Prime Minister Justin Trudeau sent a strong message to the global super rich on Tuesday that Canada won't be slashing taxes and regulatory red tape to compete with Donald Trump's America.
In an keynote speech to the World Economic Forum, Mr. Trudeau called on corporate chief executives to put workers before profits and take major steps to boost the role of women in the work force and tackle sexual harassment.
"Too many corporations have put the pursuit of profit before the well-being of their workers … but that approach won't cut it any more," Mr. Trudeau told the elite gathering at the chic ski resort of Davos. "We are in a new age of doing business – you need to give back."
Mr. Trudeau has been under pressure from Canada's business community to cut taxes and regulations to match the competitive reforms undertaken by U.S. President Donald Trump and the Republican Congress.
The Prime Minister, who also met with CEOs of several major multinationals on Tuesday to pitch for investment dollars in Canada, said too many people are being left behind by automation and globalization.
"People have been taken advantage of, losing their jobs and their livelihoods," he said. "All the while, companies avoid taxes and boost record profits with one hand, while slashing benefits with the other."
Mr. Trudeau's comments were the strongest signal yet that his government has no desire to follow the U.S. example of massive tax cuts for the wealthy to spur economic growth.
"We should ask ourselves – do we want to live in a world where the wealthy hide in their gated enclaves, while those around them struggle?" he said.
Mr. Trudeau credited the Liberal government's decision to tax wealthier Canadians and boost spending on social programs, such as the child-care benefit and expanded Canada Pension Plan, for Canada having the best growth rate in the G7 and the lowest unemployment in 40 years.
"Asking the wealthy to pay a little more and giving more benefits to those who really need it has resulted in growth that has benefited everyone, that is truly lifting all boats," he said.
Mr. Trudeau's approach to managing the economy was praised by Ulrich Spiesshofer, president and CEO of ABB Group, the massive Swiss robotics and industrial automation firm that recently set up a new $90-million office in Montreal.
"We think Canada is the place to be. I congratulate Canada and keep on going this way," Mr. Spiesshofer said, as he also downed played uncertainty over the North American free-trade agreement.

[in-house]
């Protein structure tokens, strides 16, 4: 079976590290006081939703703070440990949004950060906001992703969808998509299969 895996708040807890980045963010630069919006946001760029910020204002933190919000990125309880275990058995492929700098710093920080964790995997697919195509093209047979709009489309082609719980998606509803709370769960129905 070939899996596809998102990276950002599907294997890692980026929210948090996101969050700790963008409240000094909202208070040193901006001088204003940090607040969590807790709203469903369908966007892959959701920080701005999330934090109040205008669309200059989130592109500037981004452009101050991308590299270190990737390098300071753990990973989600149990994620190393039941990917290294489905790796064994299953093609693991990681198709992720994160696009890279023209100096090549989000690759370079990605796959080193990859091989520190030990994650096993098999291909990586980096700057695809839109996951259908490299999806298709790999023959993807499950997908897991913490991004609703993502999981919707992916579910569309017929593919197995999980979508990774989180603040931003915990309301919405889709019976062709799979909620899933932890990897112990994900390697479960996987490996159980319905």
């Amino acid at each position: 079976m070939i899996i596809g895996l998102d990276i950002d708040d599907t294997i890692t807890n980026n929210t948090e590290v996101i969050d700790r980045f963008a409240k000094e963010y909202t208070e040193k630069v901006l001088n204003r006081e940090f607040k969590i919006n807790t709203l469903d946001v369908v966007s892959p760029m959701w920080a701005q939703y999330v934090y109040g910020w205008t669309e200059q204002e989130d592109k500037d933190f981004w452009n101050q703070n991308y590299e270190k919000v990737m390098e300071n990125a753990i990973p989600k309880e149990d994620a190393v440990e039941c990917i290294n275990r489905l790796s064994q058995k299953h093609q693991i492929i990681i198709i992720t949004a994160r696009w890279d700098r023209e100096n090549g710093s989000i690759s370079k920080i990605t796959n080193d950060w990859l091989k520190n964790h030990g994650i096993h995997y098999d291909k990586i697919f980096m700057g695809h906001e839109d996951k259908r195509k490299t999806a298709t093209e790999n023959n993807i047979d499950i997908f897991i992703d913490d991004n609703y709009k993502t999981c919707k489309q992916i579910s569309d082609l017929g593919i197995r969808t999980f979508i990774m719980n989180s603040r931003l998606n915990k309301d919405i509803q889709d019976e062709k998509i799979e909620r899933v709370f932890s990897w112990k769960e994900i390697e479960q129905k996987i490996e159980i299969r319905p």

But John Manley, the head of the Business Council of Canada, said Mr. Trudeau is making a mistake by not taking into account that dramatic U.S. tax changes will drive investment dollars to south of the border.
"The U.S. tax reform is in some ways a bigger challenge for us than the uncertainty over NAFTA because it really eliminates what has been really for quite a number of years a tax advantage for Canadian business," he told reporters. "Regrettably, they are the big market so we need some advantage, otherwise investment tends to flow in their direction."
In his speech to about 1,000 people, Mr. Trudeau was applauded when he spoke about the #MeToo movement and the women's march for equal rights, saying sexual harassment is a systematic problem in the workplace.
"When we receive those complaints, we must take them seriously," Mr. Trudeau said. "As women speak up, it is our responsibility to listen and, more importantly, to believe."
The Prime Minister also urged global corporations to start hiring, promoting and retaining women, especially in executive jobs.
Mr. Trudeau pointed to a McKinsey report that estimates that by narrowing the gender gap, Canada could add $150-billion to its economy. He pointed to the government's promise to bring in gender pay-equity legislation for federally regulated industries and boasted about Ottawa's actions on parental leave.
"As corporate leaders, consider a gender-balanced board or gender-balanced project teams," he said. "Any time we're looking for a new hire, we should be identifying women candidates at a rate equal to men."
Women make up only 21 per cent of the 2,500 people at the ritzy World Economic Forum, where the global elite each pay $85,000 (Canadian) to attend all the events in Davos.
The Prime Minister is a popular figure at the Davos schmooze-fest. He attended a reception hosted by former Vanity Fair editor Tina Brown and Credit Suisse CEO Tidjane Thiam on Tuesday evening and later went to a dinner held by Chinese multibillionaire Jack Ma, founder of Alibaba Group.
On Wednesday, Mr. Trudeau will participate in a Canada-U.S. economic roundtable where the focus will be on NAFTA.